The number of mortgaged homes where homeowners owed more on their loan than the home was worth dropped by 2.5 million in the second quarter from the the first quarter, to 7.1 million, according to a second-quarter home equity report from CoreLogic.
As of the second quarter, 14.5 percent of all residential properties with a loan were underwater — the homeowners owed more on it than it’s worth — down from 19.7 percent in the first quarter. Negative equity nationwide also dropped $148 billion from the first quarter to $428 billion.
Of the 41.5 million properties that now have positive equity at the end of the second quarter, 10.3 million were “under-equitied” — had less than 20 percent equity. Some 1.7 million homes had less than 5 percent equity.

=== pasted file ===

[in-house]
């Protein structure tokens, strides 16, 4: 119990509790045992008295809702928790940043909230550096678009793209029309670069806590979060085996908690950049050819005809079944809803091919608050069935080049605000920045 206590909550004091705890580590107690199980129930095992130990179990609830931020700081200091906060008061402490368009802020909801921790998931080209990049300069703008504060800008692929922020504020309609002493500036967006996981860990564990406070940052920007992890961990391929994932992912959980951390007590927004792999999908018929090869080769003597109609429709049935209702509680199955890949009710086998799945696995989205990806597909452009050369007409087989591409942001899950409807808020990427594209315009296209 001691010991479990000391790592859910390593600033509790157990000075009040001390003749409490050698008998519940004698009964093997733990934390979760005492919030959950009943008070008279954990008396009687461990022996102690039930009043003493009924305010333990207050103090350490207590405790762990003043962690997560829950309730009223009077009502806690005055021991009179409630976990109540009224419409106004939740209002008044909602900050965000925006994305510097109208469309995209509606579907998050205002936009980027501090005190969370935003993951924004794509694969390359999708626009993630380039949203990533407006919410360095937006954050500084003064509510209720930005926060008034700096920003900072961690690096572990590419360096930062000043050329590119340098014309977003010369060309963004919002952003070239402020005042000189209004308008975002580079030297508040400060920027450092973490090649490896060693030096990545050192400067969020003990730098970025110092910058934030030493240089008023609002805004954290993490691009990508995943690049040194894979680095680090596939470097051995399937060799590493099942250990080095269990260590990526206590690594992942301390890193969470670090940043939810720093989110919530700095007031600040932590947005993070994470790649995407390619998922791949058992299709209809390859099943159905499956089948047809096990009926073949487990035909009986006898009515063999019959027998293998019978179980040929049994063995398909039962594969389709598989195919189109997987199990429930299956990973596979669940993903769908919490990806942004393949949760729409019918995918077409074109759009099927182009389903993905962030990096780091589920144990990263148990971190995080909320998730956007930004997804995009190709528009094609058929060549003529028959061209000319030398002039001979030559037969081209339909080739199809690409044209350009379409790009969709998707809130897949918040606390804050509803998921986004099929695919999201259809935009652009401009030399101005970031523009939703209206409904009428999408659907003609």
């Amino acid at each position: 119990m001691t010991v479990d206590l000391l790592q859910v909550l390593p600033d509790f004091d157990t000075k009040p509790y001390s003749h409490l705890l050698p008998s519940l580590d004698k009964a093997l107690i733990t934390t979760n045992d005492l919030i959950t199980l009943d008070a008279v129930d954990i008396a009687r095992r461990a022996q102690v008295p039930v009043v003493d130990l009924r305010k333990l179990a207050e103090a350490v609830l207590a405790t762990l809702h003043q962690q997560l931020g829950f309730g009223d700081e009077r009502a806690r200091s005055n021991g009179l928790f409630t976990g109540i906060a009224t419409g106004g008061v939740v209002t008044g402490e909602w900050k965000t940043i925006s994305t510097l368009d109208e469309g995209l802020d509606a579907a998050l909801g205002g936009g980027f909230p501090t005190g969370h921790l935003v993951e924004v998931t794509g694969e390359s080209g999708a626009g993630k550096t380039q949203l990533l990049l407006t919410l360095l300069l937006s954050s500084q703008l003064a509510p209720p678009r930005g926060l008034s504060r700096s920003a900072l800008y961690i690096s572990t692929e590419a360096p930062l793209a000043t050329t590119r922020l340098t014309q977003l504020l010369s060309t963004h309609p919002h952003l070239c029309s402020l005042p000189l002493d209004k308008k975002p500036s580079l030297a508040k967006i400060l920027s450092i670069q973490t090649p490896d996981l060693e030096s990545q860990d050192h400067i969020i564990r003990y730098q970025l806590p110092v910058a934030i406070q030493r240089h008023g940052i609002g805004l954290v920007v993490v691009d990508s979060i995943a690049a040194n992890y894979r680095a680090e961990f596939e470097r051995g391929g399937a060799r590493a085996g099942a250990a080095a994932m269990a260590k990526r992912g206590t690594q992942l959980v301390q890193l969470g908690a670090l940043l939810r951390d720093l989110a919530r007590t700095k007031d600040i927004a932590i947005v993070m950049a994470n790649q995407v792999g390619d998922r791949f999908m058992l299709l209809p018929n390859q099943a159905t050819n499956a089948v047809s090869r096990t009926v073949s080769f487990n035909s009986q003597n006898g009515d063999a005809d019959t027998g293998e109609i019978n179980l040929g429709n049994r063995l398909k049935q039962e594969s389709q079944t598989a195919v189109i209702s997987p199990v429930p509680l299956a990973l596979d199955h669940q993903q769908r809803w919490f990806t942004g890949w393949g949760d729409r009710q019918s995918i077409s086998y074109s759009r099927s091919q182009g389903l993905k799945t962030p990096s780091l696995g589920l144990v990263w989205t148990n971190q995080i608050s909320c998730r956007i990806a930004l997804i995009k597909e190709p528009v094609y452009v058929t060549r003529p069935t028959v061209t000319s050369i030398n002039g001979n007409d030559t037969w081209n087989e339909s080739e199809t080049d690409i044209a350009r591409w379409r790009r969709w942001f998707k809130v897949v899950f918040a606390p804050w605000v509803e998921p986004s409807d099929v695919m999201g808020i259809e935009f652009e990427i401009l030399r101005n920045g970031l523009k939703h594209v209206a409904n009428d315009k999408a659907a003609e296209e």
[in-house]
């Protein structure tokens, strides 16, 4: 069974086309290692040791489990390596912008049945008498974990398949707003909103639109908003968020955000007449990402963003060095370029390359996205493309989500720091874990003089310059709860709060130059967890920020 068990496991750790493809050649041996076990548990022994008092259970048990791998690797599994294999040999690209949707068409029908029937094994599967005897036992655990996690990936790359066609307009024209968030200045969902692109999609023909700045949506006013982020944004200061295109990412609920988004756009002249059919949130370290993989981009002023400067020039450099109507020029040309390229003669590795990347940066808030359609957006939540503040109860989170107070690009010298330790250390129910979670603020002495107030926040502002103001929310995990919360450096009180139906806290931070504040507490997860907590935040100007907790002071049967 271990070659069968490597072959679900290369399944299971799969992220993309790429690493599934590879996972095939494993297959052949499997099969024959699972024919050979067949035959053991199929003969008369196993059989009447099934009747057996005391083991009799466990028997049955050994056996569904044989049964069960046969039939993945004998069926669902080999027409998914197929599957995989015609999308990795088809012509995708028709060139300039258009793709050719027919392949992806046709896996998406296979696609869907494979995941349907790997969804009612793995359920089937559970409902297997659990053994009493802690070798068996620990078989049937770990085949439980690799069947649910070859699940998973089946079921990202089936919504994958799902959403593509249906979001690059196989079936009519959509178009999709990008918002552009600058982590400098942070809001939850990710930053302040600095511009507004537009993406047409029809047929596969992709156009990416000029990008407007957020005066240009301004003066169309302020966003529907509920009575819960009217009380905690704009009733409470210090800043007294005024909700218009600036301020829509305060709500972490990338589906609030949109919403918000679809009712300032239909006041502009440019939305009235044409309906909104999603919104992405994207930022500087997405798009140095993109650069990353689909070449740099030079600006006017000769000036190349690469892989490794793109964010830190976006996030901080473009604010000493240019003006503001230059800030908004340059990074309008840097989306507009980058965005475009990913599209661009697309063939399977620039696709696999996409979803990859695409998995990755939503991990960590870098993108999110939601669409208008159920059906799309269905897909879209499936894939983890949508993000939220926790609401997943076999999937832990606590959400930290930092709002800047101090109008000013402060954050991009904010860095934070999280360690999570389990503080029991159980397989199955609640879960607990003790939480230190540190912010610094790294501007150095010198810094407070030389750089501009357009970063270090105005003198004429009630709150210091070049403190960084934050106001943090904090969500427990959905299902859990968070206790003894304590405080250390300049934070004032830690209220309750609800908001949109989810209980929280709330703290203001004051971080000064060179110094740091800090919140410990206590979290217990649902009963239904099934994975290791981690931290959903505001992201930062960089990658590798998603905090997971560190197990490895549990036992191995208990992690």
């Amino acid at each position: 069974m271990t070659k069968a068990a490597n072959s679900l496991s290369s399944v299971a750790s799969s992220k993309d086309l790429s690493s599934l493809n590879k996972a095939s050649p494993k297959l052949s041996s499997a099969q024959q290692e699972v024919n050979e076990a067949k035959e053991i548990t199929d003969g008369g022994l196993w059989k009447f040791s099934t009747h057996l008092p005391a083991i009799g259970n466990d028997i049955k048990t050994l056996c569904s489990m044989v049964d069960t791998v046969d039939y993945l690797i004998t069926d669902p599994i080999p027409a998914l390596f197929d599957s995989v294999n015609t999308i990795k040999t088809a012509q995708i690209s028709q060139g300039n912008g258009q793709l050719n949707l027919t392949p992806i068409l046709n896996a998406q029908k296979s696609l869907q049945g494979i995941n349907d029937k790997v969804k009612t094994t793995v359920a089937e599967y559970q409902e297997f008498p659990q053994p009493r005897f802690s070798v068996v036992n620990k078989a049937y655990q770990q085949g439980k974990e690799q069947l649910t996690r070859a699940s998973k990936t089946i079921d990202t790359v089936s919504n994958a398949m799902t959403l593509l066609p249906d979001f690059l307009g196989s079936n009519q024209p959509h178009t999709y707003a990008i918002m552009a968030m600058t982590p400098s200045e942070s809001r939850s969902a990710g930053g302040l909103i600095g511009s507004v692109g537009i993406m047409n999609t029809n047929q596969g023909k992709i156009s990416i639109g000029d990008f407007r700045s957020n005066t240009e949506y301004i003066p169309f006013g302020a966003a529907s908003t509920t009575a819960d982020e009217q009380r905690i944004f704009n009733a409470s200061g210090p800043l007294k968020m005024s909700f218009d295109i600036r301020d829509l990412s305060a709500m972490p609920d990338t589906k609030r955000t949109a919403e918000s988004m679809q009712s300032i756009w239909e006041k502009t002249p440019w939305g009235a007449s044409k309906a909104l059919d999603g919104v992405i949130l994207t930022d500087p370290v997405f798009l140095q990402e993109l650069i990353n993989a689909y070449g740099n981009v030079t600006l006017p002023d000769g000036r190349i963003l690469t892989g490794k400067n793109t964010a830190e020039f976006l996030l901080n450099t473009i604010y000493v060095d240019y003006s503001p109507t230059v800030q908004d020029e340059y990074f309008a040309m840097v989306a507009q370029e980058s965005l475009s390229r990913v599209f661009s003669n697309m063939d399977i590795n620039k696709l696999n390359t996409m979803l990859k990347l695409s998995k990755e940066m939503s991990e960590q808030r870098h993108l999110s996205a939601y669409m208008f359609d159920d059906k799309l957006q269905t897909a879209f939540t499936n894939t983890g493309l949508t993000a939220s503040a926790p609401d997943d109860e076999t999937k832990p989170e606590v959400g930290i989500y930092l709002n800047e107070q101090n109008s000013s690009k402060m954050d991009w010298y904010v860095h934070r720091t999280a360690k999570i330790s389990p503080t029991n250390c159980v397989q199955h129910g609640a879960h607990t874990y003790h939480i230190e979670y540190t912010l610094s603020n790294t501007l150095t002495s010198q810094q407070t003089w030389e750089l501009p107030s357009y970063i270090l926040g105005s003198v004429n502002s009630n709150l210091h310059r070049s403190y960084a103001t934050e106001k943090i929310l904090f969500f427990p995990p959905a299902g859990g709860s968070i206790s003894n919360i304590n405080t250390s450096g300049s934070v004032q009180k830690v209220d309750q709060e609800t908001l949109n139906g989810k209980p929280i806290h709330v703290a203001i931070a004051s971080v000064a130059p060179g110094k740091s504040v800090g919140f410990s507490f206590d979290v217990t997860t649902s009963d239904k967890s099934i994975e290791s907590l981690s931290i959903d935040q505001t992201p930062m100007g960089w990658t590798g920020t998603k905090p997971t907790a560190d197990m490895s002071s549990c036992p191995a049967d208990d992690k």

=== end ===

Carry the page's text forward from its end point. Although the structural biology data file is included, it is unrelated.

“Price appreciation obviously had a positive impact on home equity over the first half of 2013, especially the second quarter,” said Anand Nallathambi, president and CEO of CoreLogic, in a statement.
The states that had the highest percentage of homes with negative equity in the second quarter were: Nevada (36.4 percent), Florida (31.5 percent), Arizona (24.7 percent), Michigan (22.5 percent) and Georgia (20.7 percent).